In this essay this writer will look at the sociological perspectives on gender inequality in society. The theories of gender include: Functionalist, Feminist and Conflict Theories. One will look at these individually later. Following on from that one will examine what sociology has revealed about gender relations in Irish society. One will look at this in relation to education in detail and will also take a short look at employment and politics. Firstly one will look at what gender is. Gender is the word used to describe social and personality differences between women and men. It refers to that which society defines as masculine and feminine. While sex refers to the biological differences between male and female, gender refers to the socially constructed and variable categories of masculine and feminine. Smith (1979) has argued that the notions of what femininity is and what masculinity is are used as the basis for interacting with girls/women and boys/men both in terms of expectations and the behaviour that is encouraged or discouraged and punished. Boys/men are expected to be domineering, aggressive, noisy and active, whereas girls/women are expected to be caring, quiet and less assertive. These very characteristics are then those that are seen to differentiate men and women in terms of employment. ( Payne 2006:66) R Connell reveals the gender order of contemporary society: Men are the world leaders, policemen, private security and military, women are the housekeepers and child caregivers. They are lower paid and work as repairers of the consequences of violence as nurses, psychologists and social workers. He challenges us to overturn our assumptions that gender distinction is natural, unchanging and fixed. He also points to the prevalence of gender ambiguity in society; masculine women, feminine men, homosexuality, women who are heads of households, men who bring up children, women soldiers, male nurses. He argues that sustaining the gender categories also sustains the inequalities e.g. income inequalities, wealth and power in the hands of men and unequal respect.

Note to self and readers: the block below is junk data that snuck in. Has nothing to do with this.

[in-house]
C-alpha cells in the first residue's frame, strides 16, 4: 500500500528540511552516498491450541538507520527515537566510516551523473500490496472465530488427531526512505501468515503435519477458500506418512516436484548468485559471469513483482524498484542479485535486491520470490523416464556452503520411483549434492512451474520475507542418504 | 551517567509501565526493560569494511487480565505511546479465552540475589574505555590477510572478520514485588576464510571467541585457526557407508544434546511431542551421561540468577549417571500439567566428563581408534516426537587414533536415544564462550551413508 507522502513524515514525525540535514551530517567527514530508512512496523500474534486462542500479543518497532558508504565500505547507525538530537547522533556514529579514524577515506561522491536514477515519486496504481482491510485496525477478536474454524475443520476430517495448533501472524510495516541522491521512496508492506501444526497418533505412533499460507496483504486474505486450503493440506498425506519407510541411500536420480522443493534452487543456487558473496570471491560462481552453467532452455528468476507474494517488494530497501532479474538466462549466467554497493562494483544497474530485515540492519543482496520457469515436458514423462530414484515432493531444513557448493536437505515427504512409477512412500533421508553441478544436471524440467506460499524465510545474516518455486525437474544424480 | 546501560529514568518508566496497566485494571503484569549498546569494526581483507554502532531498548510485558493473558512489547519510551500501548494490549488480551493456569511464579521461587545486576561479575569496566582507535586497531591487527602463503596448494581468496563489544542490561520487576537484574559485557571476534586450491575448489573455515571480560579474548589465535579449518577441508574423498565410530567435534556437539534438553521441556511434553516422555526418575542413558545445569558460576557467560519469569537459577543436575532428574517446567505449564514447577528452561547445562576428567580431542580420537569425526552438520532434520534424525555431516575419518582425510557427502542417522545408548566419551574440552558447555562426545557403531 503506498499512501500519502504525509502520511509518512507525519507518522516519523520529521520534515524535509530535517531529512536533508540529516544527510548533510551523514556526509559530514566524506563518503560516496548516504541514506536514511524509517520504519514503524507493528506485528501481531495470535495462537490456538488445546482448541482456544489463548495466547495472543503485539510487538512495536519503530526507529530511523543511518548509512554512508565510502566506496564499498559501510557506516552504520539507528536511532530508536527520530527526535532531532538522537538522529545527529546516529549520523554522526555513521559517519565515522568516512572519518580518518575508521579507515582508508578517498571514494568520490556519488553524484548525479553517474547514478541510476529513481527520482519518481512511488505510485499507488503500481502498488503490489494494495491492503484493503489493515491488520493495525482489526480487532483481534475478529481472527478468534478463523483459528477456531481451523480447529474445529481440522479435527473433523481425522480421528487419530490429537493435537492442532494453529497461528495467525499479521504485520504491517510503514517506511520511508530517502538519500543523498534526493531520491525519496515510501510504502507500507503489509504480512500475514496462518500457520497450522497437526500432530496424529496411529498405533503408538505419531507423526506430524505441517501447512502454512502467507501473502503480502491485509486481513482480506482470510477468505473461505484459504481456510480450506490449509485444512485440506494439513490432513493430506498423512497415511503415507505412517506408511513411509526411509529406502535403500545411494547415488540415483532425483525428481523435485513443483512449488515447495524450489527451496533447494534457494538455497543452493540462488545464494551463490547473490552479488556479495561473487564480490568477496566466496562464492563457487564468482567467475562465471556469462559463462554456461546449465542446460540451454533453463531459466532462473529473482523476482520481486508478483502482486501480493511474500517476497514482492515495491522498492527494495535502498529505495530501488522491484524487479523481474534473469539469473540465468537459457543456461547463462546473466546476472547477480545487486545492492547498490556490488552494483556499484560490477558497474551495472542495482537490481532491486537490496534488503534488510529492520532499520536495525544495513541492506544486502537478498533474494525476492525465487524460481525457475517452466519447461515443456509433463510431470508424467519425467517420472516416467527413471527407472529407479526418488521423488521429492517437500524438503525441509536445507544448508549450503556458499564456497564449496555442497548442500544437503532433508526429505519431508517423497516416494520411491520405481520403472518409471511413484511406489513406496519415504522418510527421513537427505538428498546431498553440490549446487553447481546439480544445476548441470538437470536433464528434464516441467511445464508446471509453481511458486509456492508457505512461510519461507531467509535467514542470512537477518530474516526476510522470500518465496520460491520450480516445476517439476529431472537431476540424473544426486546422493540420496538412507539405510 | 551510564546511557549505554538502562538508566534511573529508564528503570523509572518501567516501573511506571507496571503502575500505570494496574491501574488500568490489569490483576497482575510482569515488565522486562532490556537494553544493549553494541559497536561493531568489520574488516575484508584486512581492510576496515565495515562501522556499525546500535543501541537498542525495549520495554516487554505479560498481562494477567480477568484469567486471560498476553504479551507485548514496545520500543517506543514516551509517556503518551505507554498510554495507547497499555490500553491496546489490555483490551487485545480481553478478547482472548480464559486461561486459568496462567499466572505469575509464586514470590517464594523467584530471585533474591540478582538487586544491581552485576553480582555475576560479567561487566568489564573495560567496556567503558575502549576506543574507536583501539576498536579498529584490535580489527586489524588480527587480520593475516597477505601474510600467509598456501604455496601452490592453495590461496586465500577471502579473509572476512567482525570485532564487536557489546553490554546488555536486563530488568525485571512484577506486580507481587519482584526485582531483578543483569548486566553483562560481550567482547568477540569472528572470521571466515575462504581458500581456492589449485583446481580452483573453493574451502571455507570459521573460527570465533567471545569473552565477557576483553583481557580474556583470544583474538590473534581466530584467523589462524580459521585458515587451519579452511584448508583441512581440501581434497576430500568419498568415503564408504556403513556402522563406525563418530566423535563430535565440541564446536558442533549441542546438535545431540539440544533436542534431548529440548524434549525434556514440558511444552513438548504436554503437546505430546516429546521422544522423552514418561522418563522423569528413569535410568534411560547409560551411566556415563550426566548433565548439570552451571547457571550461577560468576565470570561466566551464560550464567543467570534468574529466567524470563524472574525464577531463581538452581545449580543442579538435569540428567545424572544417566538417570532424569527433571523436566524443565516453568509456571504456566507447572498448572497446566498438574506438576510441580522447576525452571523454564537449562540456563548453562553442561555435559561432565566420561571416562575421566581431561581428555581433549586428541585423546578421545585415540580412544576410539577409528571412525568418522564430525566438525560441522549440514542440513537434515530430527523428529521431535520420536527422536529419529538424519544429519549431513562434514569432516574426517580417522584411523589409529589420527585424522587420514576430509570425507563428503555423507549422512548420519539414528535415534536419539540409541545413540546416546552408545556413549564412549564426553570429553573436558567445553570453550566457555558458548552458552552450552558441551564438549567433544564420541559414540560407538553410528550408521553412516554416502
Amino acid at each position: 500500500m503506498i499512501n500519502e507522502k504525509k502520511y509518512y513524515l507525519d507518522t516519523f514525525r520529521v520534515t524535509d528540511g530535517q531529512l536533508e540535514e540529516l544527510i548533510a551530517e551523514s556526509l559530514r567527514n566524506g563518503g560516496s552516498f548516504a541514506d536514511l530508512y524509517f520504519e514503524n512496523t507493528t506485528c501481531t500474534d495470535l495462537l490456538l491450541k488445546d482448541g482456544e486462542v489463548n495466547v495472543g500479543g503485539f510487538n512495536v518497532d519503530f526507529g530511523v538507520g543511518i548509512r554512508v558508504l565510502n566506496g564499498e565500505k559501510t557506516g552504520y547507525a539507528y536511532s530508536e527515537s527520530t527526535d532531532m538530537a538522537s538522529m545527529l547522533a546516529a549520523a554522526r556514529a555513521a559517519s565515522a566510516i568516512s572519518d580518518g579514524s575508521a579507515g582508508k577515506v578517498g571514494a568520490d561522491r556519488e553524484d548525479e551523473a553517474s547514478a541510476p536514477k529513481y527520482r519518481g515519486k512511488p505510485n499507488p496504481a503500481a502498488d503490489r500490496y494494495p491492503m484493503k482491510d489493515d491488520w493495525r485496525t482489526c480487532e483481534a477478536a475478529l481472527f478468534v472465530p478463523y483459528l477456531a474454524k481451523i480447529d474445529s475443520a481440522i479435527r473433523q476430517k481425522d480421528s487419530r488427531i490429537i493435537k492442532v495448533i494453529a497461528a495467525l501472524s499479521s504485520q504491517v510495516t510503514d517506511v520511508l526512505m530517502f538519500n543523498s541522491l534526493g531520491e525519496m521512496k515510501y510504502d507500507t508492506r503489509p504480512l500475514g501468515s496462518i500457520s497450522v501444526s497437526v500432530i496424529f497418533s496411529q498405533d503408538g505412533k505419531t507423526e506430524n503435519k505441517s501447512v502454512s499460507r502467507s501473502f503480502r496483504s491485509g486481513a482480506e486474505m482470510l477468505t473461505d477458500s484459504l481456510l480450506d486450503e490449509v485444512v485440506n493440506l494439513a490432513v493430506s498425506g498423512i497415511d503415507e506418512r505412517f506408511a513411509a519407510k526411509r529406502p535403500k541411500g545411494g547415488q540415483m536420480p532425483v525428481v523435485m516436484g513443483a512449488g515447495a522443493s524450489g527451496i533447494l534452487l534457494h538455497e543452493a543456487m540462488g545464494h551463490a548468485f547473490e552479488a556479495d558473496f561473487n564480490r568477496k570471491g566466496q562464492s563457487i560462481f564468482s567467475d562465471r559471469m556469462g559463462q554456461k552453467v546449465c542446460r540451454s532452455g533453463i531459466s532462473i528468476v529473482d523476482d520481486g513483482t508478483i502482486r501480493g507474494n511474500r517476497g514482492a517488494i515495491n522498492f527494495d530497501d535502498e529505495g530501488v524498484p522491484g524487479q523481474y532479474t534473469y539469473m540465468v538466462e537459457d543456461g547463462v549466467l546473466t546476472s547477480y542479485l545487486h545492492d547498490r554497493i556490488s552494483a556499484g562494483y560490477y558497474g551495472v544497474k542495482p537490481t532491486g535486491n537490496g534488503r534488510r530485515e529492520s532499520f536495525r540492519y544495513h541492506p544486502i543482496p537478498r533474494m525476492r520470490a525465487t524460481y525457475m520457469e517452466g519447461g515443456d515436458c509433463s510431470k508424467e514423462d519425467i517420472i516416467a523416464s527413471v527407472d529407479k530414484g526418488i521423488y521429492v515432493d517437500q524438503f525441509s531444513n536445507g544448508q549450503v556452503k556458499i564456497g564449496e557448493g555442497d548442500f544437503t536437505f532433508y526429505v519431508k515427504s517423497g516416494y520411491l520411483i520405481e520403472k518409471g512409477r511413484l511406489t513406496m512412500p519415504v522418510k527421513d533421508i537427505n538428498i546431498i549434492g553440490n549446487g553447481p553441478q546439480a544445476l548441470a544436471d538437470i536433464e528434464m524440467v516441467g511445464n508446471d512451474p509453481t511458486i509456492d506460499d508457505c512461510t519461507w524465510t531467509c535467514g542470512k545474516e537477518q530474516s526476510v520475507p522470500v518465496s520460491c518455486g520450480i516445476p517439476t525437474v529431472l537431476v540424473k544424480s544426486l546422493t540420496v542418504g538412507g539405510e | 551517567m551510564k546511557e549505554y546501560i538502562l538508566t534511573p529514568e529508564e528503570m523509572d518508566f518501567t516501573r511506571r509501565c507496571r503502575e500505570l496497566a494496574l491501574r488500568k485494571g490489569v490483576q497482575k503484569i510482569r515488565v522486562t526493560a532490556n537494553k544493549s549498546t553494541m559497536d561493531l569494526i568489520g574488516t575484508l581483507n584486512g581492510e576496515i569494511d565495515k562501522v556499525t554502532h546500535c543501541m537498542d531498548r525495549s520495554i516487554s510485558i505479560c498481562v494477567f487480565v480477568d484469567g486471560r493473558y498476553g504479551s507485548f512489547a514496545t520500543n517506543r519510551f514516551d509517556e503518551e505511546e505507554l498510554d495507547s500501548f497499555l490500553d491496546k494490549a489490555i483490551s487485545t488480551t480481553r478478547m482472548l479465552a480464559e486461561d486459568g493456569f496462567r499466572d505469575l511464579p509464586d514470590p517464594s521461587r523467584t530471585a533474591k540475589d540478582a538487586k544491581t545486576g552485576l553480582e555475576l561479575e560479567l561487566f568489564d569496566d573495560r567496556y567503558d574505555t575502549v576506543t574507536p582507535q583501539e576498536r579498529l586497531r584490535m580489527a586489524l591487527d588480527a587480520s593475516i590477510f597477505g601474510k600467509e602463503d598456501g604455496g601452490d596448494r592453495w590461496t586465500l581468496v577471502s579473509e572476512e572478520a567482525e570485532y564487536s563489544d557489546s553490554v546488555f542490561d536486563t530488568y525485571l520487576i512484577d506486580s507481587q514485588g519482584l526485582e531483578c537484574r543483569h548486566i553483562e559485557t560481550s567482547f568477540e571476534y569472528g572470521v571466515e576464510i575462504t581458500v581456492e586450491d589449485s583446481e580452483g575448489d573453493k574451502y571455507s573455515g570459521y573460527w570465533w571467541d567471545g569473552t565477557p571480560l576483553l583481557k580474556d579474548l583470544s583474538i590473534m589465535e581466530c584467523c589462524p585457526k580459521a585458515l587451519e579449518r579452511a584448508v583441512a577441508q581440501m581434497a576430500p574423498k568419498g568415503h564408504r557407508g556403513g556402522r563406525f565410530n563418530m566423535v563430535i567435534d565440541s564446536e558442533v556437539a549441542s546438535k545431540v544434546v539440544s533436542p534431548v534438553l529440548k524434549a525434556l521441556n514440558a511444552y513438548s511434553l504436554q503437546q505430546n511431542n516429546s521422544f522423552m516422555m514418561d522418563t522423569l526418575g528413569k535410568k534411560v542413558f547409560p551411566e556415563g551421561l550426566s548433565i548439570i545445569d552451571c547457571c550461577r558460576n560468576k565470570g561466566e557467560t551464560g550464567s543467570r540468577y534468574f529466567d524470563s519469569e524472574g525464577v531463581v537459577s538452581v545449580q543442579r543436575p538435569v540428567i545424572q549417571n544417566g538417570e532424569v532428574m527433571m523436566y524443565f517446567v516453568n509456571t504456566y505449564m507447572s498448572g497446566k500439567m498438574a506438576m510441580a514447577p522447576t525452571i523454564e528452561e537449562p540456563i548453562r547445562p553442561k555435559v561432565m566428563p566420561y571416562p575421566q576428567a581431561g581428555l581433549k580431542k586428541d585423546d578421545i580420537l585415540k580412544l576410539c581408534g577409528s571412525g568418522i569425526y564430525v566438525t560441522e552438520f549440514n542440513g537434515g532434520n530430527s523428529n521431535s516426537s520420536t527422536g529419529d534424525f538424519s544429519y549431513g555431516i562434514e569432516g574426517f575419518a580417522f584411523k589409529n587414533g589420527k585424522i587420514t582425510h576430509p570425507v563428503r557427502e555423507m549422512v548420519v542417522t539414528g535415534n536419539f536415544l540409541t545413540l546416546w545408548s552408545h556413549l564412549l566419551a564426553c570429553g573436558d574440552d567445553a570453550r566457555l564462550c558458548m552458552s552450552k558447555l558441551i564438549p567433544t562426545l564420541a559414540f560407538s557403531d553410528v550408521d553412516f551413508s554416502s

The following are the sociological perspectives on gender inequality in society: Functionalist Theory
Functionalists believe that society is held together by social consensus or cohesion, in which members of the society agree upon and work together to achieve what is best for society as a whole. Each aspect of society is interdependent and contributes to society’s functioning as a whole e.g. The government or state provides education for the children of the family, who in turn pay taxes on which the state depends to keep itself functioning. This approach concentrates on the roles within the family. Women by their very nature play a central role in the rearing of children. The male would be viewed as the breadwinner and the female viewed as the carer/nurturer. Talcott Parsons, a leading functionalist thinker held the view that the family operates most efficiently with a clear-cut sexual division of labour in which females act in expressive roles, providing care and security to children and offering them emotional support. Men should perform instrumental roles – namely being the breadwinner in the family. Parsons referred to the roles of men and women as instrumental roles and expressive roles respectively. Functionalists like Durkheim believed that for a society to survive, its various social processes, must net smoothly together to meet the system’s needs. (McDonald 2006:20) Functionalists have been criticised for interpreting gender as a fixed role in society, however, this theory presumed that the arrangement where men filled instrumental roles in society and women filled expressive roles worked to the benefit of society.
Feminism can be defined as being a critique of society based on the inequalities that exist through gender roles and assumptions. (McDonald 2006:24) Feminism has many meanings, but...